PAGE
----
Archive for June, 2008

Turn Travel Snafus into Success

Saturday, June 28th, 2008

Tonight I returned from Toronto–a stop which didn’t match my original itinerary. My quick and easy international trip had morphed into a travel saga and, like many travelers nowadays, I had been redirected–several times. However, this travel snafu  had a silver lining–several, in fact.

First, I made lots of new contacts while waiting in Presidents Clubs and boarding areas, and while aboard various flights. My fellow travelers were businessmen from places as disparate as Lagos, Nigeria, Guadalajara, Mexico and Ann Arbor, Michigan. Some of these new acquaintances will simply remain contacts, while others may become referral sources or even clients.

Second, my changed itinerary gave me the chance to reconnect with some of my existing acquaintances. Unexpectedly landing in Toronto, I quickly emailed–and later dined with–one international lawyer friend, Lang Michener counsel Cyndee Todgham-Cherniak.  We swapped travel stories at dinner, agreeing that one perk of an international career is having friends no matter where you land. During my journey I also happened to run across and spend time chatting with former Baker Botts colleagues and various other attorneys. Renweing friendships during in person contact really helps in this virtual-communication world.

Business travel today can be arduous and delay-filled. Your fellow business travelers  may welcome friendly conversation as a respite from their boredom. One time I met a CEO of a public company under such circumstances; I was able to refer him to a lawyer friend of mine, and his company became one of her all time largest clients. She gratefully reminds me of this fact many years later.

Next time that you are waylaid, don’t just retreat to your Blackberry or Financial Times.  Instead, try to connect with some fellow business travelers; you could discover a silver lining to your plight.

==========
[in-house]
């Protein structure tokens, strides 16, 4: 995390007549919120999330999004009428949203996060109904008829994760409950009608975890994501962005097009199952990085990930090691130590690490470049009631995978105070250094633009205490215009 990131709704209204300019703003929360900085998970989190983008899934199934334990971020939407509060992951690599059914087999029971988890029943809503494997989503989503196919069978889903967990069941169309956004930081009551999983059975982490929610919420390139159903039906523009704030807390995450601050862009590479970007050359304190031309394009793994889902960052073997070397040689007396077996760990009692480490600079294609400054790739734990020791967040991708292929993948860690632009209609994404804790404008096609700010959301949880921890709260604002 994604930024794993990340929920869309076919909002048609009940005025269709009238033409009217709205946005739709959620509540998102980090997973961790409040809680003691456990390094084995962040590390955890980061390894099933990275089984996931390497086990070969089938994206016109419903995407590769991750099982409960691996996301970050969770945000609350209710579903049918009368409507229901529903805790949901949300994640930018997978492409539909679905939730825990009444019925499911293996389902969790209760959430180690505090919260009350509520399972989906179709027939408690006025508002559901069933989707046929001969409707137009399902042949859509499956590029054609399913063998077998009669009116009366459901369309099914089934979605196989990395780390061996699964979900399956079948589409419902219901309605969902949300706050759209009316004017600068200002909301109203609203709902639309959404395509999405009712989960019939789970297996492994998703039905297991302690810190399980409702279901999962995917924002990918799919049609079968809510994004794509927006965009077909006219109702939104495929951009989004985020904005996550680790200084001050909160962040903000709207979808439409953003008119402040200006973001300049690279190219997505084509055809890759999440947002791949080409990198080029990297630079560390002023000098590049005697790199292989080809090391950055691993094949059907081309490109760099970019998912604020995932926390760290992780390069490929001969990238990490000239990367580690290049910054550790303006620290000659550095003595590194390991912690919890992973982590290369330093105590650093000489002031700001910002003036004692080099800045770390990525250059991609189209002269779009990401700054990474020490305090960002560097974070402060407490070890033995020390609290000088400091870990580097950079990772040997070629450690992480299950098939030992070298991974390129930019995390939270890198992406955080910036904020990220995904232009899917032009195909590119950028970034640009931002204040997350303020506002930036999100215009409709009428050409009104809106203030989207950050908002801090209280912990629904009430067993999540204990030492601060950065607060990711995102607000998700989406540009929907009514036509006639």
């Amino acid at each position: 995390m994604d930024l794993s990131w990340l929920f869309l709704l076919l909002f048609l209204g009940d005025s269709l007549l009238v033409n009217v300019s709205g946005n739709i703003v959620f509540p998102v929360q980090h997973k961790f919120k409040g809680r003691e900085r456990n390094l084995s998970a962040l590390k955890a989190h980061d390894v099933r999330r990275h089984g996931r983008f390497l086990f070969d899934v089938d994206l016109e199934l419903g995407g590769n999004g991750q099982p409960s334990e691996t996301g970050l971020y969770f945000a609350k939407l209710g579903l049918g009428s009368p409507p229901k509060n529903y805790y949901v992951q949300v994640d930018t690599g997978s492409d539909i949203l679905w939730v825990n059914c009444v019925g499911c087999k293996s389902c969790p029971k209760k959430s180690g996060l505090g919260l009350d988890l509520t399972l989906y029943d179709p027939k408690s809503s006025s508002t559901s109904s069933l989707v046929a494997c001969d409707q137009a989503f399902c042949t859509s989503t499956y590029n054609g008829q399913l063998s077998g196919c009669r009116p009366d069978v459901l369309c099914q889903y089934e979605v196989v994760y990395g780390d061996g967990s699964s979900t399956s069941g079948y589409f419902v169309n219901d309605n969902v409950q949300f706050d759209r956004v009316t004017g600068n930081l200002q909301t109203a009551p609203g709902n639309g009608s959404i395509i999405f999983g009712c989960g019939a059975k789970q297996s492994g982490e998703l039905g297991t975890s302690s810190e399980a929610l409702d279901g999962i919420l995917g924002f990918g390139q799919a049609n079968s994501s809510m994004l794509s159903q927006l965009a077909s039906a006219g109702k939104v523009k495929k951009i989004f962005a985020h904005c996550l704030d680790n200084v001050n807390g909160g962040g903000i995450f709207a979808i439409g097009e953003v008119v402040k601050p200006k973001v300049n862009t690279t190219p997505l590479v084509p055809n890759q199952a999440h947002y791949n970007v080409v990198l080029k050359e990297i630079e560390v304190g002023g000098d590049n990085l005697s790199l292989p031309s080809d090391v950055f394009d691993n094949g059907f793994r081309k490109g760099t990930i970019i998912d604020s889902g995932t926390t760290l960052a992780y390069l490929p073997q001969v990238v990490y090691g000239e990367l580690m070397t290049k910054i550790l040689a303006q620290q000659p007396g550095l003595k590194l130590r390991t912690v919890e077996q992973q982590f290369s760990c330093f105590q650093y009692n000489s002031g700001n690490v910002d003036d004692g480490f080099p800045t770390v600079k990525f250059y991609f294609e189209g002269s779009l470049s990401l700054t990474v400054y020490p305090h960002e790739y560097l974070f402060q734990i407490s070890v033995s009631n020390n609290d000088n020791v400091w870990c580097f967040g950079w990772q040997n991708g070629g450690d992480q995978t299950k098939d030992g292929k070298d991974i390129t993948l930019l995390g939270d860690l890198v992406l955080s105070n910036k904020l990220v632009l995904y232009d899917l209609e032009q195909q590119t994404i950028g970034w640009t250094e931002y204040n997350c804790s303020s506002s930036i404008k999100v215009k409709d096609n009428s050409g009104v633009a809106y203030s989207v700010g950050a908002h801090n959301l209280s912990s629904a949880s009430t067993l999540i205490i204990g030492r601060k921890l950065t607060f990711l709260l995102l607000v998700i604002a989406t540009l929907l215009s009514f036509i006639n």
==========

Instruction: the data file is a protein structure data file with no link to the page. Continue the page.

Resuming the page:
Currency Crunch: Getting Paid in Pounds, Pesos or Pulas

Sunday, June 22nd, 2008

With more clients located abroad, attorneys are increasingly being paid in foreign currency.

Billing and receiving payment in foreign currency raises a host of questions, beginning when the client pays a retainer.  Some firms require that the client pay a retainer in the firm’s national currency; other firms accept payment in the client’s native currency, and then convert it themselves (bearing any currency fluctuation risk and often any currency transaction fees).

The ABA’s Law Practice magazine’s June issue discusses this topic in Dollars to Dinars: Billing and Collecting in a Global Market by David Bilinsky and Laura Calloway. The article also explores the pros and cons of bearing currency risk, implications for financial statements, whether to bill in a foreign currency, and the like.

Regardless of whether a law firm will receive British pounds, Mexican pesos or Botswanan pulas, advance planning and research prepares lawyers to be paid by international clients.

Learn from Pink, Inc.

Monday, June 16th, 2008

Today I chuckled when I received a package from “Pink, Inc.”